During a visit to the Orthodox Church of the Virgin Mary in Damascus last week alongside Syrian dictator Bashar al-Assad, Russian President Vladimir Putin posed an idea to the man he saved: why don’t you invite President Donald Trump to the presidential palace? U.S.-Syrian relations, Putin said, could be resurrected from their horrible state. When Assad joked to the Russian president that he was ready to extend the invitation, Putin smiled and replied, “I will tell him.”
This anecdote, reported by Ehud Barak of Israel’s Channel 13 news, maybe a laughable story that hasn’t gotten much attention in Washington. Most people in town don’t see a Trump visit to Damascus happening at all. The outcry would be fierce, with even the Trump-dominated Republican Party calling the prospective visit a stain on America’s moral character. Trump, too, doesn’t have much incentive to even countenance a trip; Assad’s prosecution of the 9-year war has shown that there are no deals in Syria to be had because the regime isn’t interested in one.
But one can’t help wonder if Trump would consider it. Who after all could have predicted in the summer of 2017, when Washington and Pyongyang were at each other’s throats and threatening one another with mutual destruction, that Trump and North Korean leader Kim Jong-un would shake hands and stroll in the garden together a year later?
The answer, of course, was nobody. Which makes a potential Trump-Assad meeting perhaps more than a theoretical exercise.
Trump is a lot of things. During his three years in the Oval Office, he has been unpresidential to the hilt, said things he shouldn’t have, views briefing books with as much interest as a middle-schooler in math class, makes decisions on-the-fly (sometimes with little warning), and is easily persuaded by generals with shiny medals on their chests. One of the most interesting qualities about Trump, however, is that he is all about making the big transaction. If the president had his choice, he would likely dispense with the moral qualms and talk with anybody who called him up or sent him a message.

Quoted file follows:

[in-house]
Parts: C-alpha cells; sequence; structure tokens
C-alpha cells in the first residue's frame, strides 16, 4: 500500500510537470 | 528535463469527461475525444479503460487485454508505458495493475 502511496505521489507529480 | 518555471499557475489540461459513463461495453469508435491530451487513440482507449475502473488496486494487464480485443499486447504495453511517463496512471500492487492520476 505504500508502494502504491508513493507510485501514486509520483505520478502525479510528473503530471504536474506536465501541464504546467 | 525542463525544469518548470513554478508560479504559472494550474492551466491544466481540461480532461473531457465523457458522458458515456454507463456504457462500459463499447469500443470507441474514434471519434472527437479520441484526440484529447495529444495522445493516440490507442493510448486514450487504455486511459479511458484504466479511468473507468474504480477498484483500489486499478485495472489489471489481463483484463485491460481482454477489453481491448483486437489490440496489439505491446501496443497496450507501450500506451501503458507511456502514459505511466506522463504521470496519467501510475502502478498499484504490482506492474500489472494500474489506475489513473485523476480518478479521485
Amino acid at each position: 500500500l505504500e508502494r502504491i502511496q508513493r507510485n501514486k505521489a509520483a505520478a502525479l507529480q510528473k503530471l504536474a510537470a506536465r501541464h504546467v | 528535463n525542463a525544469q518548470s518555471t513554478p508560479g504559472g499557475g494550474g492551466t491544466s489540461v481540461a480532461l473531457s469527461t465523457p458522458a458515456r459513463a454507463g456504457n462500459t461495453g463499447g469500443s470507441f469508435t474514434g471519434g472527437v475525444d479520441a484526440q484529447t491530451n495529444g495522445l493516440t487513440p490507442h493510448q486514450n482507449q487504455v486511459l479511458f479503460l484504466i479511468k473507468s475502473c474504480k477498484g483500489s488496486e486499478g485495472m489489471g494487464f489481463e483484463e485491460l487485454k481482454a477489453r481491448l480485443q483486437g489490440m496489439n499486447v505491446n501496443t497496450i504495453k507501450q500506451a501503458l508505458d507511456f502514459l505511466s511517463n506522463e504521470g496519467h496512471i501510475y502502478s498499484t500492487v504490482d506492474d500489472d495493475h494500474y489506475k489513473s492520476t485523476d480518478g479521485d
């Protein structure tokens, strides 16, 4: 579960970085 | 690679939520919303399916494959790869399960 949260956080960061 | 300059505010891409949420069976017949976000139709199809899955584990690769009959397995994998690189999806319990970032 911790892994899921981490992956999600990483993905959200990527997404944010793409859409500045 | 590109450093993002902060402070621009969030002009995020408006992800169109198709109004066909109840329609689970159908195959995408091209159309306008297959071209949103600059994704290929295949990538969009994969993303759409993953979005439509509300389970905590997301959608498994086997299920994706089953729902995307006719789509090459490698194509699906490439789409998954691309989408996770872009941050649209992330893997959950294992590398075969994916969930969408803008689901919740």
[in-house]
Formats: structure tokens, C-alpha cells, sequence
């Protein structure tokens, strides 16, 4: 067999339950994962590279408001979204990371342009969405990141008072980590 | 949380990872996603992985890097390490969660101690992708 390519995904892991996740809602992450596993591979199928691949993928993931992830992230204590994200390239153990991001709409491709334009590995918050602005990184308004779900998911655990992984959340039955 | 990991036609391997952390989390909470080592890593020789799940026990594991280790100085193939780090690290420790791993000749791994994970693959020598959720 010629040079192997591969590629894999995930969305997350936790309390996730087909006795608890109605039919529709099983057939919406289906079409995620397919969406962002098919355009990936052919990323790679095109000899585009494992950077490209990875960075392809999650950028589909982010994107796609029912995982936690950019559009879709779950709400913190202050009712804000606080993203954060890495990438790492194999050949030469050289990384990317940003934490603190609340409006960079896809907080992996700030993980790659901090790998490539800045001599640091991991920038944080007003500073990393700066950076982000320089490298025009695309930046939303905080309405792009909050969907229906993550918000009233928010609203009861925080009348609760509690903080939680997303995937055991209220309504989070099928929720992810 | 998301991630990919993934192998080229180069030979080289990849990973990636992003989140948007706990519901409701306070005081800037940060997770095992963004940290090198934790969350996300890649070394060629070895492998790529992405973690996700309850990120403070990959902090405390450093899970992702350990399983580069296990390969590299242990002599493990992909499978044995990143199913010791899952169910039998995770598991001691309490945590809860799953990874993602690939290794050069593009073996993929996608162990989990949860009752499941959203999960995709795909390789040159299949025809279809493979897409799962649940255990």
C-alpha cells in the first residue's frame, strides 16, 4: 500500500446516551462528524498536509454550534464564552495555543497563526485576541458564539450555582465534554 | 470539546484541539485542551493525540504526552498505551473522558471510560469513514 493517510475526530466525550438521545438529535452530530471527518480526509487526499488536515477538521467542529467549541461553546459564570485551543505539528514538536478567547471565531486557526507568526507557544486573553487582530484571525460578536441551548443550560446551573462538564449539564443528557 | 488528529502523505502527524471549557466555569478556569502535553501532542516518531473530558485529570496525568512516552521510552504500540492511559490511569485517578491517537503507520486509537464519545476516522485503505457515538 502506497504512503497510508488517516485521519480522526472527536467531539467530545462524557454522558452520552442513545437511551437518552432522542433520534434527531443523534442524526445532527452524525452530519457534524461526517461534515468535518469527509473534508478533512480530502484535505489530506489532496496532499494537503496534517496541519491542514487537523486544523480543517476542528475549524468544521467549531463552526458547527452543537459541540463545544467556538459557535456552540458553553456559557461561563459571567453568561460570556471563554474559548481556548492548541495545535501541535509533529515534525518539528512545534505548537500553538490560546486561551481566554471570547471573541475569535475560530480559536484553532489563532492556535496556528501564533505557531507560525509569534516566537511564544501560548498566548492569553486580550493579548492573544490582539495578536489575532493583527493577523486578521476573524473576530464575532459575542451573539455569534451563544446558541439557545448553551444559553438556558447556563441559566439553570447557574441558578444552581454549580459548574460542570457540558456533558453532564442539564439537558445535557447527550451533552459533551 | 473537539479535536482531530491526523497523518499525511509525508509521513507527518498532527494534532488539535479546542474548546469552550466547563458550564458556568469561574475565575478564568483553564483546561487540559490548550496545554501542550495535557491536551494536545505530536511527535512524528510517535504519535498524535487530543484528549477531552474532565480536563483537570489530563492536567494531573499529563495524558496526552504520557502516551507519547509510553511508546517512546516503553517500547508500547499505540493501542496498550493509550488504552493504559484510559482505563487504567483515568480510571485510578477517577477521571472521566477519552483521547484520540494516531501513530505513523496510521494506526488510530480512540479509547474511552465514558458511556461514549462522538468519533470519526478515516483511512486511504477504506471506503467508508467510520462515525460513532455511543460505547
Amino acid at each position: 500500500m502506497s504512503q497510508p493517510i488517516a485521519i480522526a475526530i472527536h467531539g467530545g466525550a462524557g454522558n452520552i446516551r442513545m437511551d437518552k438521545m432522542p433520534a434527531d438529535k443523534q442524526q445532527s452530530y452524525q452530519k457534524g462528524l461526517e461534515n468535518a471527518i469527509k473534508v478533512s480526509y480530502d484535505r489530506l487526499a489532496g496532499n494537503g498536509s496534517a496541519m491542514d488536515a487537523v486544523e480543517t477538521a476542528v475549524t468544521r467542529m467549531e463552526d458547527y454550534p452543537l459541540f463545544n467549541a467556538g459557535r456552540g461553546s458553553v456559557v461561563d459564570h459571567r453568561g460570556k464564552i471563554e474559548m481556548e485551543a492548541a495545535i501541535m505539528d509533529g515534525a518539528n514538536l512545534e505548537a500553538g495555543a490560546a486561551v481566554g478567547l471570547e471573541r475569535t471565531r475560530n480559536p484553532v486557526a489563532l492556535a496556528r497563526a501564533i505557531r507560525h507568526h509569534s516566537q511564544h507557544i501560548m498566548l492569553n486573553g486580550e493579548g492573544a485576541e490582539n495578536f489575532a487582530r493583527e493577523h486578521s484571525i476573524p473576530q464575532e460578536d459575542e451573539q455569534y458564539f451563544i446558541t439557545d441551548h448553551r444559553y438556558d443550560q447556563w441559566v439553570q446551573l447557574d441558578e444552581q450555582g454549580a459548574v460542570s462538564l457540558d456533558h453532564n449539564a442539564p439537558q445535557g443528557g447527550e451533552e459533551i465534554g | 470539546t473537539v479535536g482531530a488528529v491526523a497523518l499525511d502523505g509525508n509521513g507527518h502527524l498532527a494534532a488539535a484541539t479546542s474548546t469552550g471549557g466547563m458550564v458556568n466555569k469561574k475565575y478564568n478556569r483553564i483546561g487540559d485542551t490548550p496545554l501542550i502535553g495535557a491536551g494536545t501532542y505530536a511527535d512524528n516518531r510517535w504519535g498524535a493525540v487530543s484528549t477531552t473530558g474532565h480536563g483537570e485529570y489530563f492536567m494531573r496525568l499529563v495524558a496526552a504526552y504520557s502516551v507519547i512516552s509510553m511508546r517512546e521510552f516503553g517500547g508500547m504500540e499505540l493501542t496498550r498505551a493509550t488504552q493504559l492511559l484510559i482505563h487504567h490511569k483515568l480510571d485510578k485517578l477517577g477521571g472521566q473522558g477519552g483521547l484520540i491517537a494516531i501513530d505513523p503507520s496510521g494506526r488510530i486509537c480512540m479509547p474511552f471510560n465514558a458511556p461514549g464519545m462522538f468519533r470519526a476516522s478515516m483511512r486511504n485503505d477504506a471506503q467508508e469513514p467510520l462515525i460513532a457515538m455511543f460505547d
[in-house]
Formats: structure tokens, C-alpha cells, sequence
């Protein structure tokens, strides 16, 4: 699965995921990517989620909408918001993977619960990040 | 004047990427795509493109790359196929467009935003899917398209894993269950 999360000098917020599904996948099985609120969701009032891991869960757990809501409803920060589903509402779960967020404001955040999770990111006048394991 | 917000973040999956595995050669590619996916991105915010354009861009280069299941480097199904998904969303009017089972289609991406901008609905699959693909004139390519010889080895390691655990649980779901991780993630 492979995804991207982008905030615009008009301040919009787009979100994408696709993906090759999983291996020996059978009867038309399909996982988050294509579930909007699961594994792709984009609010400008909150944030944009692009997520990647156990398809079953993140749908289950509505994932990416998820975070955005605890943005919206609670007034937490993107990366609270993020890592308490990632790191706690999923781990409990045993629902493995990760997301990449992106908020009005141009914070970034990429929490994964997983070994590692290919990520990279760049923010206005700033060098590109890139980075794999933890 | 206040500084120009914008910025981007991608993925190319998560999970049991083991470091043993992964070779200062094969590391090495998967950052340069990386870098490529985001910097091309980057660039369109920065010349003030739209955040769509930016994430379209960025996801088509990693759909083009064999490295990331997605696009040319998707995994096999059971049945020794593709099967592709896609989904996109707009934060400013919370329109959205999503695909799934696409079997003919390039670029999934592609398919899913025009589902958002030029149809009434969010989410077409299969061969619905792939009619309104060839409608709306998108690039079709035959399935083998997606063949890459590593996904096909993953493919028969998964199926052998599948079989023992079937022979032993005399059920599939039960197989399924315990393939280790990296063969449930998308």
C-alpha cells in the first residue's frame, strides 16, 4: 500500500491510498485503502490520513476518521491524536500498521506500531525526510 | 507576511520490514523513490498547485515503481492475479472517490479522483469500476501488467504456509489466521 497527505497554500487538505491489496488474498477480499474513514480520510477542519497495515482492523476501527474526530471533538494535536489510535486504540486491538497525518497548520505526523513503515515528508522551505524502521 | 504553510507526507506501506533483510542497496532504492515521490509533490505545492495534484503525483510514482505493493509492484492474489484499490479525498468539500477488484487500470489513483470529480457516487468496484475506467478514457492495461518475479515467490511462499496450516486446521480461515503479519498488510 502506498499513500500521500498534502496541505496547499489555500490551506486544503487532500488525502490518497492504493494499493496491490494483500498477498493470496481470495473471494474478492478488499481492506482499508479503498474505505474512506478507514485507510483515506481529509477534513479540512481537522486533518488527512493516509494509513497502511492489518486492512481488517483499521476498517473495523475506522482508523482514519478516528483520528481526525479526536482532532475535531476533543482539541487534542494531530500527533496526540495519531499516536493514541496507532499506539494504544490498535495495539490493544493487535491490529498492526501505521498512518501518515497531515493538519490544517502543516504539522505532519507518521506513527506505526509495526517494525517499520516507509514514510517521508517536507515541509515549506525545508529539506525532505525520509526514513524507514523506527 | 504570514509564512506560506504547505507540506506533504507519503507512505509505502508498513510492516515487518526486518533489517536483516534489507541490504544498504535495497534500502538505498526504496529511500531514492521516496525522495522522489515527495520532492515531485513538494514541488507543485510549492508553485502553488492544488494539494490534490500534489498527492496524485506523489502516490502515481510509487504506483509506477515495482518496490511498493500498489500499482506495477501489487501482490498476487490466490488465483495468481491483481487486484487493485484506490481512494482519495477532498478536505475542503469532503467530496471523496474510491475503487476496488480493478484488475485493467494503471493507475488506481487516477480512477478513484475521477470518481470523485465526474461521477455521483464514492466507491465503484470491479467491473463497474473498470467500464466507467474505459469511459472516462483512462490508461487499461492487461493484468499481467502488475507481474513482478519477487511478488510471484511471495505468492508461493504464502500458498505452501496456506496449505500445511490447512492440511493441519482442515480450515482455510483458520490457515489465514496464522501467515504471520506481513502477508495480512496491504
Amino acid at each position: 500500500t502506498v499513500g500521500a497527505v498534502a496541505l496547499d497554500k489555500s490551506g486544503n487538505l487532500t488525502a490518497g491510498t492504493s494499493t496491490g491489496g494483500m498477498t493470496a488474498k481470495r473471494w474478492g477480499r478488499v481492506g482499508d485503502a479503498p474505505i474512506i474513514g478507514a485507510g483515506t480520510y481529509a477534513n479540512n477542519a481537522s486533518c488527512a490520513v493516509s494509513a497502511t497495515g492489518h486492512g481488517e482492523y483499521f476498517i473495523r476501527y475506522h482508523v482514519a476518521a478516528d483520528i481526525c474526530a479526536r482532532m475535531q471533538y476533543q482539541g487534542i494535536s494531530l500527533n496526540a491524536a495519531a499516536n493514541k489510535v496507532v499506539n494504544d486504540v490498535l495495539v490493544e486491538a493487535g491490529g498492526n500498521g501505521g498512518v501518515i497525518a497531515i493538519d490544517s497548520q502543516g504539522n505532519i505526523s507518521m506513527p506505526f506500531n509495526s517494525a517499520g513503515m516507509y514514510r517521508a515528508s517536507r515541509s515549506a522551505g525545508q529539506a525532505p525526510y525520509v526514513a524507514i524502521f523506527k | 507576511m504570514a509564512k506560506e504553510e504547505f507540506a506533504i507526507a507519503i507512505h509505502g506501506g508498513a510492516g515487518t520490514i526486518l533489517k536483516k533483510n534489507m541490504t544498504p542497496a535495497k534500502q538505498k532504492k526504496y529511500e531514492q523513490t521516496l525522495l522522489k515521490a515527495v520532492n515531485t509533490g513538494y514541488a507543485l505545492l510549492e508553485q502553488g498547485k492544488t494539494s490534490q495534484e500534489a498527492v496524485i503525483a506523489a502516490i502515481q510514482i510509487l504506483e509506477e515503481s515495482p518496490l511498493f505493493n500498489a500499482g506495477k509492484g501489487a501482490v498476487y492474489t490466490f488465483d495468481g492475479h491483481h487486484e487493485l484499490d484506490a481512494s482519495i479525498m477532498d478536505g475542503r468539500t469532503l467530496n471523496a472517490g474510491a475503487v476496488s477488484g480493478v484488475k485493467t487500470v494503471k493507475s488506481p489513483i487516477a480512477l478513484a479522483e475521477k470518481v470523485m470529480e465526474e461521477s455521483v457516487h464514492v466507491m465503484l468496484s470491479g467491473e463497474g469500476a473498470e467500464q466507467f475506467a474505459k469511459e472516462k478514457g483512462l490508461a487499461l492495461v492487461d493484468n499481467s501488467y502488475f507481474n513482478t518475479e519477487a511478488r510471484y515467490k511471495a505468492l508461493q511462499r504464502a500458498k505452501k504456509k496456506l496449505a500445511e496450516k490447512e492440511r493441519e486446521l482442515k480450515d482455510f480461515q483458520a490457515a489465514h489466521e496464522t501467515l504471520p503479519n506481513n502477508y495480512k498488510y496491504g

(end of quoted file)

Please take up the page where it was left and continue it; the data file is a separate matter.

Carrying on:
Sitting down with Kim Jong-un is the most visible example of Trump’s obsession with the big deal. But there are others as well. On Iran, the president may talk tough about bankrupting the country, but he has also reached out to the Iranians for direct negotiations. Mahmoud Vaezi, Iranian President Hassan Rouhani’s chief of staff, told a 2018 cabinet meeting that Trump tried to arrange a discussion with Tehran eight times. While the number wasn’t confirmed, it wouldn’t be out of the ordinary for a man who markets himself as the world’s best negotiator. Trump wanted to meet with Rouhani during last year’s U.N. General Assembly as well, an offer the Iranian president spurned in part due to the optics back in Tehran.
Nicolas Maduro may be a pariah in Washington, Europe, and much of the Western Hemisphere, but that hasn’t stopped Trump from envisioning some kind of dialogue with him. Yes, the Trump administration’s policy with Venezuela is regime change—i.e. starving Maduro’s government of the resources it needs to keep control and tossing diplomatic support over to Juan Guaido. But if regime change can be done diplomatically, so much the better. Trump left open the prospect of a face-to-face with Maduro on the sidelines of the 2018 U.N. General Assembly. Again, the session never happened. But the fact Trump was willing to take Maduro's temperature personally confirmed in many people’s minds that he has no scruples with talking to people his own national security advisers view as surrogates of evil.
If Trump was willing to invite Taliban officials to the presidential retreat at Camp David last September to sign an agreement, who wouldn’t he converse with?
We shouldn’t expect a Trump voyage to Damascus any more than we should expect 90-degree weather in January. The 2017 and 2018 chemical weapons attacks perpetrated by the Assad regime have appeared to destroy the Syrian dictator’s credibility in Trump’s eyes. He even wanted to assassinate Assad in 2017 in retaliation for the sarin gas attack in the Damascus suburbs, which killed dozens of children.
But it’s not crazy to picture the U.S. and Syrian presidents sitting next to each other with cameras clicking away. Such a moment—controversial, historic, newsworthy—would be right in Trump’s alley.
Daniel DePetris is a fellow at Defense Priorities, a foreign policy organization focused on promoting a realistic grand strategy to ensure American security and prosperity.